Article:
Charter Amendments Ahoy! Supes' Last Chance to Really Tool Around With City Today.

Categories: Government
magna-charta.jpg
Of course this is the city's charter! Don't you recognize Chris Daly's handwriting?
San Francisco supervisors have long known that there ain' t no party like a charter amendment party because a charter amendment party don't stop. Unless you don't get five other votes from your colleagues. Then the music stops.

Today is the last Board of Supervisors meeting of 2009. A longtime board insider told us that, no, there won't be any end-of-the-year party -- because "the members of the board don't like each other." That makes for interesting meetings, though. And today's meeting may be more interesting than usual because it's the last opportunity for supes to introduce charter amendments  -- which alter the city's constitution or "charter" -- prior to June's election.

If a majority of the board votes to approve a charter amendment, voters will have the opportunity to weigh in come election time. If history is a precedent, anywhere from half a dozen to a dozen charter amendments may be introduced today. But, as is the case with young sea turtles waddling toward the ocean, the path to maturity is treacherous. Most of the fledgling amendments introduced today will never safely navigate their way into the city charter.

So, perhaps it's the maternal instinct that leads supes to sometimes be a bit secretive about what their charter amendment plans are.

Supervisor Chris Daly's legislative aide, April Veneracion, for example, would only tell us that "We will be introducing some charter amendments. Stay tuned." What the amendments pertain to is apparently classified, but, extended wheedling did induce her to reveal that by "some" she means "two."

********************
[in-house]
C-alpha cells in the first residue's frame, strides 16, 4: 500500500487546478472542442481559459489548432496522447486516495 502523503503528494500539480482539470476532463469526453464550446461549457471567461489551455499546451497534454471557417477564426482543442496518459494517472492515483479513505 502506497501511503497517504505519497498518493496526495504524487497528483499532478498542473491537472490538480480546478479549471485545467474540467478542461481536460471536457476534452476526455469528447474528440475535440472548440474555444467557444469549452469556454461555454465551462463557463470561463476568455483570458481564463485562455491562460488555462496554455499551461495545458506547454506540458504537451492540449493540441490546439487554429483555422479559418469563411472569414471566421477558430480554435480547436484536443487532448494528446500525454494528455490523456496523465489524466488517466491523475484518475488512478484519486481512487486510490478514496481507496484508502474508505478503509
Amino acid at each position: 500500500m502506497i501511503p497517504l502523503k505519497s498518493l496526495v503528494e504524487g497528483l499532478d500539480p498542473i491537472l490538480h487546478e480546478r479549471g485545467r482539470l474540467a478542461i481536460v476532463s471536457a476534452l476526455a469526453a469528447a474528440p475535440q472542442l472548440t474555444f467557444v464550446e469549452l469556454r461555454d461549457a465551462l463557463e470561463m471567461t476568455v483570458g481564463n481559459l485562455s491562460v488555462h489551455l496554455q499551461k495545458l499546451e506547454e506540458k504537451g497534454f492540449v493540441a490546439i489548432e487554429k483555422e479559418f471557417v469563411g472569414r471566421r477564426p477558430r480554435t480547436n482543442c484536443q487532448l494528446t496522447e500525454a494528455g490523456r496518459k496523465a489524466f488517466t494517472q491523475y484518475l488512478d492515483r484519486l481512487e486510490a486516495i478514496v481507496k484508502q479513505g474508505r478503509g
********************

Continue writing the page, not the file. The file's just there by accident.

No news on why Daly's playing it so close to the vest. Meanwhile, Supervisor Ross Mirkarimi -- who actually does wear a vest -- didn't return our calls. Nor did any of his colleagues.

Except Sean Elsbernd. Elsbernd is as close to the anti-Daly as you can find on the board, and he proved it again by patiently explaining exactly what his charter amendments are all about. Since he took the time to explain, we can at least summarize. "The first one has four parts," Elsbernd said. And so it did:

I. Rather than contribute 7.5 percent to the employee pension fund, new hires in the police, fire, and sheriff's department will be required to give 9 percent -- because their benefits are higher than other workers'.

II. The city would be forbidden from proposing it pick up some or all of that 7.5 percent contribution during union negotiations as an alternative to pay raises.

III. To combat "pension spiking," workers' pensions wouldn't be based on their highest salary over the course of 12 months but the average salary over a 36-month period.

IV. When investment income is enough to make up for all or some of the city's mandatory 9 percent payment toward employees' pension fund, the surplus money must be used to pay for the looming multi-billion dollar costs of retiree's health care the city currently hasn't allotted a dime for.
That'll be easy to explain to voters. Also, Elsbernd is leaning toward introducing an amendment he's kicked around before that would do away with Muni drivers' enshrined right to always be paid at least as much as the second-highest paid transit drivers in the nation.

None of the people we talked to had any ideas how many amendments would flood forth today or what they would be about. Elsbernd, however, was willing to make a prediction.

Regarding his colleague Daly: "I'm willing to bet that one of [his amendments] changes the powers of the Board of Supervisors and the mayor in relation to the budget process," he said with a laugh. "I'll bet all the money in my pocket that's what he's going to do."




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